scorecardGen Z is less interested in working at Big Tech companies right out of college, their job searches show
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Gen Z is less interested in working at Big Tech companies right out of college, their job searches show

Grace Mayer   

Gen Z is less interested in working at Big Tech companies right out of college, their job searches show
Tech2 min read
Tech layoffs and a precarious economy are driving Gen Z to apply to what they see as more stable industries, like retail and finance.    Taiyou Nomachi/Getty Images
  • Upcoming college graduates aren't as interested in Big Tech jobs, a Handshake survey found.
  • They're submitting job applications to retail, finance, and manufacturing industries instead.

Upcoming college graduates are less interested in jobs in Big Tech, a recent Handshake survey found. Instead, students say they're prioritizing stability and well-paying positions by submitting job applications to retail, finance, and manufacturing industries.

Tech layoffs and a precarious economy, concerns about the impacts of new AI technologies, and conflicting opinions over hybrid work arrangements are all front-of-mind issues for this recent class. Amid these changes in the workplace, Gen Z is focusing on stable employment — a main reason the latest graduating class is showing less interest in Big Tech, according to data from Handshake, a college student career site.

For its survey, Handshake polled 954 students from the class of 2023 in March and analyzed search traffic data. The career site found searches from the class of 2023 for Big Tech brands dropped nearly 15% compared to the previous year's class.

Instead, the class of 2023 is searching for companies in retail, finance, and manufacturing. Raytheon, Nike, Toyota, Chevron, Capital One, Bank of America, and NASA were among some of the companies that saw surges in search traffic.

A screenshot from Handshake
Handshake

After noticing the wave of layoffs across the tech industry, this class has shifted their focus to securing positions that provide a sense of stability, Christine Cruzvergara, Handshake's chief education strategy officer, said in a statement to Insider.

The dip in interest in tech brands also signals their "efforts to explore new industries and companies that can offer them solid benefits, secure career paths, and give them the level of stability that they've been craving," Cruzvergara said.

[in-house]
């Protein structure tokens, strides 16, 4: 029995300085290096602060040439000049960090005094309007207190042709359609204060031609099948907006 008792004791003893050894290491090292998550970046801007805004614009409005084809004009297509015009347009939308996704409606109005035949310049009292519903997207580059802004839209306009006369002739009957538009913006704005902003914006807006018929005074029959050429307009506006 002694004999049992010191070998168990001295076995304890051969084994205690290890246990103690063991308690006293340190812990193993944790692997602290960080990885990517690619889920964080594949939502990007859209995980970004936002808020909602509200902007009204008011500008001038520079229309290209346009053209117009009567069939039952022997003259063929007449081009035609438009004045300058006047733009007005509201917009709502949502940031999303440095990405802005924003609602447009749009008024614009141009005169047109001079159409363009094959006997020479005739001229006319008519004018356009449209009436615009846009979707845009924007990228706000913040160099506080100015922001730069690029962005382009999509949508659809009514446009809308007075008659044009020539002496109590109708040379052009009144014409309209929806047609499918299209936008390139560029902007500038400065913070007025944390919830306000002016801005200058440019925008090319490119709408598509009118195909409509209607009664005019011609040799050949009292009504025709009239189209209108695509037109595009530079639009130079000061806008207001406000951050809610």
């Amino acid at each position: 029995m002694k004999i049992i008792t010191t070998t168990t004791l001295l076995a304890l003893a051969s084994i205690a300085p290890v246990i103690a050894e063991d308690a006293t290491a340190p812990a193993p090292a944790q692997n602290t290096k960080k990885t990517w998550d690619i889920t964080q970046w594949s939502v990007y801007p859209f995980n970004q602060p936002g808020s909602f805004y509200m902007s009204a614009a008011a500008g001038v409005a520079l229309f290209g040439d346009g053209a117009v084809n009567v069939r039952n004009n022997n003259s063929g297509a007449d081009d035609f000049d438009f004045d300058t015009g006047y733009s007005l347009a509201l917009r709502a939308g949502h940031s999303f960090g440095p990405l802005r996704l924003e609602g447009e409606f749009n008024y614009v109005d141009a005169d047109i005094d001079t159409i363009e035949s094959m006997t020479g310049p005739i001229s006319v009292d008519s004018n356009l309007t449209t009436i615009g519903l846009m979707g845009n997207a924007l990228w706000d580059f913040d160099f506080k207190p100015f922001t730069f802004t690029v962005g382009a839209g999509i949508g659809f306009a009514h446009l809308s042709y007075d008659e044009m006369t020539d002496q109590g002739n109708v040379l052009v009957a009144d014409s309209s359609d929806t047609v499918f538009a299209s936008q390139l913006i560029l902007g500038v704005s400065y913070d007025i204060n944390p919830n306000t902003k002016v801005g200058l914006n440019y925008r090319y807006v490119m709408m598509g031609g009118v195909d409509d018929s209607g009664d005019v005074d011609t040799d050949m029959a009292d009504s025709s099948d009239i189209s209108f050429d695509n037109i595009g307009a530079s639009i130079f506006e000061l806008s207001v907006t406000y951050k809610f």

That doesn't mean graduating students are setting aside tech altogether. Nearly 3 out of 4 graduates said they want to develop new tech skills within the next few years. And most of this class already has some experience with tech skills: 85% of these graduates said they have experience in at least one tech skill, like data analysis or information technology.

This contrasts with findings from a ResumeBuilder.com survey from last month, which reported nearly 74% of managers and business leaders think Gen Z is the most challenging group to work with. In that survey, 40% of managers said those challenges stemmed from a lack of technological skills among Gen Z workers.

These skills could help them keep up with the changes in their fields due to generative AI — a topic that was on the mind's of these graduates. Less than half of respondents to the Handshake survey said they were worried about how these generative AI tools would impact their careers, but 60% admitted they expected this tech would impact their fields within the next decade

They also want their jobs to be at least partly in-person — and believe that this in-office face-time would help benefit their careers. Seven out of 10 respondents said they wanted to work in a hybrid work environment, and very few said they wanted to work entirely remote.




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